Thursday, June 18, 2020

Microreview [Book]: Burn by Patrick Ness

Dragons flying through the sky during the Cold War just scratches the surface of this novel's mind-blowing oddities.

Imagine a fire that’s spread throughout an entire town. The conflagration is hellbent on continuing, no matter what heroic attempts are made. People are scrambling, buildings are charred abominations, the sky is covered in smoke. It’s a mess--not so different from this book. But there is warmth in the fire, and beauty in the sparks, like one last firework show during doomsday. Despite how overreaching the fire (or the book) is, there is a sort of beauty to its scorch. It’s in no way ideal, but with the right mindset and taste for that type of sight, it’s appreciable.

It’s been a while since I’ve seen a book as ambitious as Burn. With too many game-changing twists to count, a plot that moves at light speed, and enough story beats to fill a dictionary, it’s certainly something I won’t forget.

I’m going to be very careful in synopsizing the story without spoilers, because the fun of this book mainly lies in its unpredictability. It is 1957, and the Cold War rages on, not unlike our past--but this book’s world has a significant fantastical element that’s not in our history: there are dragons. Humans and dragons are generally distant, although there is a human cult which worships dragons as if they’re flaming breath is the light at the end of the tunnel. But generally, there is a non-violent remove between the species, in which they go about their lives independent from each other. That is, until Sarah Dewhurst, a seemingly average teenage girl finds out her father has ordered a dragon to help work at his farm. And this dragon tells her that she is part of an earth-shattering prophecy. This springboards an exploration of magic, superhuman assassins, and hints that the peace between the humans and dragons might be at its end.

Patrick Ness is a fascinating author, particularly because he’s not beholden to tropes and isn’t afraid to get a little inventive, sometimes at the expense of believability and sturdy story structures. He doesn’t disappoint on that front here, but I feel the elasticity of his believability and construction of his plot finally broke and collapsed in Burn. Not only does the book’s plot move at such a fast pace in its second half, that it’s bereft of sufficient worldbuilding and opportunity to get your bearings, but looking back, it’s hard to think of a way for even a mind like Ness' to make some of the story deliver with even twice the word count.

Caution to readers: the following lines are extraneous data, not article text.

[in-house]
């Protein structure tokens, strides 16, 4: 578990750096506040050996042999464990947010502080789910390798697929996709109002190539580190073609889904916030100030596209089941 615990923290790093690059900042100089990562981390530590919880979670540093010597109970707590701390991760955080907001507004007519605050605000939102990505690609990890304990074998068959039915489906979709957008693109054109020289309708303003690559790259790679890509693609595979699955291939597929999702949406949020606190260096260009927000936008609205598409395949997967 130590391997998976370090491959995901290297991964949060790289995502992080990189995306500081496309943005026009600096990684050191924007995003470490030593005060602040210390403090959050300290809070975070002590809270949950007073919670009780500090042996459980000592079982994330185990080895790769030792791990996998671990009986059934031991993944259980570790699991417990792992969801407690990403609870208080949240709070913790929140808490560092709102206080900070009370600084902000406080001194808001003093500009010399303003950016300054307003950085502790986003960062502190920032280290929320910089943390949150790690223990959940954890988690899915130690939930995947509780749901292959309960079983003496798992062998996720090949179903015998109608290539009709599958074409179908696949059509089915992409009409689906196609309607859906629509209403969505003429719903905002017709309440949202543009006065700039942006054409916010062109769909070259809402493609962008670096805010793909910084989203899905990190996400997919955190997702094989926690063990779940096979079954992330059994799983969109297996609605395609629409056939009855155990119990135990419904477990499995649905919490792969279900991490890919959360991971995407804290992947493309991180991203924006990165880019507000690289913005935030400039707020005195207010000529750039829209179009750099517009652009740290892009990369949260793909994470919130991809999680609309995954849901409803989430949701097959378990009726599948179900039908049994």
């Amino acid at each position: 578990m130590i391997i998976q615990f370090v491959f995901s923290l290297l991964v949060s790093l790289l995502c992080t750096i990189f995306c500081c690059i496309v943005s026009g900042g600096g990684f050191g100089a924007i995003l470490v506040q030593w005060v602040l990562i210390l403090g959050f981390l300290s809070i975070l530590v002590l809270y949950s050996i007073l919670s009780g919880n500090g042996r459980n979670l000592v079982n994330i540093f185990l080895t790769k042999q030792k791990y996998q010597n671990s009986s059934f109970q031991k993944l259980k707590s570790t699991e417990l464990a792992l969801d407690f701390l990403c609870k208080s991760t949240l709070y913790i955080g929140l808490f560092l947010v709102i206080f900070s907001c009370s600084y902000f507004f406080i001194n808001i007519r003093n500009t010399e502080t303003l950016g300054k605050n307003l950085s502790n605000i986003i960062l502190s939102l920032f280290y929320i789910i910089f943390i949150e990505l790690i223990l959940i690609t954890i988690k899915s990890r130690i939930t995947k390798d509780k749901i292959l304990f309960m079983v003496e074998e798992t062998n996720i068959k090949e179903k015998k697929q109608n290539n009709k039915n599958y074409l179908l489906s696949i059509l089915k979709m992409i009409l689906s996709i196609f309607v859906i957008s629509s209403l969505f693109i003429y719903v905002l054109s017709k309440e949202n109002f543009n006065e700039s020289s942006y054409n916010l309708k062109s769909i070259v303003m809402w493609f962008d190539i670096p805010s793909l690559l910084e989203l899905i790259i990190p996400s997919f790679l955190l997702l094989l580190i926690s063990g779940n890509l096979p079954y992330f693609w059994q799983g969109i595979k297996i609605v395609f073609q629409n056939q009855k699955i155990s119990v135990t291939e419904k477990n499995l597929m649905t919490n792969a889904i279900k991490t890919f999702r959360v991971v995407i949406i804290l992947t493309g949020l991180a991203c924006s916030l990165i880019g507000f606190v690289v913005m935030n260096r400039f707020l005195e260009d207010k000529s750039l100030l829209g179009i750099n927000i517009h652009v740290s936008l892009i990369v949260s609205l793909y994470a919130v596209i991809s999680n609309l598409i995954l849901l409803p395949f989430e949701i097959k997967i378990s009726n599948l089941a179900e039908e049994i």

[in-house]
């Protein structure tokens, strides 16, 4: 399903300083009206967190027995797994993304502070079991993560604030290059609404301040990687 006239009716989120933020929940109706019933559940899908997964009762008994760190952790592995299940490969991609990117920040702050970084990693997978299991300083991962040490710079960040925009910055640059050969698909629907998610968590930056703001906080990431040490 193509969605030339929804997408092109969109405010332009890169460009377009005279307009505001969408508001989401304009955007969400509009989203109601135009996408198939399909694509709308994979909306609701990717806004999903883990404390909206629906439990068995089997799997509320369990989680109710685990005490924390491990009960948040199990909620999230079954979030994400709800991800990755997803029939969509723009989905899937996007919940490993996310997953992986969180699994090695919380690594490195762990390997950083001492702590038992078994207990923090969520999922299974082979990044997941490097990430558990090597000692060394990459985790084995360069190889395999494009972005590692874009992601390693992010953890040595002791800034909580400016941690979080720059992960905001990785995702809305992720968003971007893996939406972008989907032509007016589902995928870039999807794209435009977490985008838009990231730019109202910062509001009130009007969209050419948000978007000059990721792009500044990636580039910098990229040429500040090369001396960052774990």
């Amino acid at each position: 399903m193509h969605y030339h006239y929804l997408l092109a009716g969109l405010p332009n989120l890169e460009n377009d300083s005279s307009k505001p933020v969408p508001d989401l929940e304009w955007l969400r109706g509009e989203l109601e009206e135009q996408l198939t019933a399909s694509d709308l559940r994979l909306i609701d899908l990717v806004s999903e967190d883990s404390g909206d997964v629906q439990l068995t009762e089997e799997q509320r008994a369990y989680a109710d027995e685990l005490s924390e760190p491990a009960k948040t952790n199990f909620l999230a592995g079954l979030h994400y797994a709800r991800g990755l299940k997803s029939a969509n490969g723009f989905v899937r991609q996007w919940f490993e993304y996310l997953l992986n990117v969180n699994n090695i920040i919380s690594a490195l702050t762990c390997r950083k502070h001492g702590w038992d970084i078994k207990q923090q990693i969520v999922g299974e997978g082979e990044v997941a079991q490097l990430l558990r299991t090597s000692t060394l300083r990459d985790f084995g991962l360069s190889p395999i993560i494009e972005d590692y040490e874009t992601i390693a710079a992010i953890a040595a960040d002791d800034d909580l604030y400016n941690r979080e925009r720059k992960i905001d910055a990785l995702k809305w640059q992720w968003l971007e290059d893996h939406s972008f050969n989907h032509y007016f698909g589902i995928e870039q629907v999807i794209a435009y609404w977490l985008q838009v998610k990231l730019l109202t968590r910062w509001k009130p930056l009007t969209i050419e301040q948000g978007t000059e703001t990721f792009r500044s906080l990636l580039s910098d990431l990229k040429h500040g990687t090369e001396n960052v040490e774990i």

Despite the lightning-speed plot developments, Ness once again showcases his great characterizations, which is doubly impressive here, as a lesser author would lose the human element in this maelstrom of ideas. Even though some of the fantastical ideas are hand-waved for the expedience of plot, I never felt like I lost a handle on how these characters were feeling, nor did I feel their actions contradicted their personalities. Whether it’s the blooming and then disintegration of a romance, philosophizing about the vicissitudes of the universe, or rageful spats, there was never a tinge of emotional inauthenticity.

The book switches between about ten perspectives, but is always readable. Never once did I wonder where the character was oriented in the story, despite the many point of views. Having a single original voice in a story is one thing, but Burn manages to infuse all its perspectives with flavor. If you somehow do get lost upon reading the story, you can easily locate which character you’re following based on how they’re written.

Burn won’t be the novel that Patrick Ness is remembered for. He’s written novels that don’t founder under their weight and imbue more emotional satisfaction. But this is ambition that’s rarely seen in a novel of relatively scant word count. Reaching for the stars by itself is impossible. But taking flight high on a dragon, with a person as ingenious as Ness at the helm, comes close enough to admire its effort.

The Math

Baseline Score: 6/10

Bonuses: +1 For setting up a heartfelt romance, then stabbing you in the heart, bandaging the wound, and repeating the process without annoyances.
+1 For blowing my mind with engaging, insane plot twists.

Negatives: -1 For making me scratch my head with less engaging, insane plot twists

Nerd Coefficient: 7/10

Reference: Ness, Patrick. Burn [Walker Books]

POSTED BY: Sean Dowie - Screenwriter, stand-up comedian, lover of all books that make him nod his head and say, "Neat!

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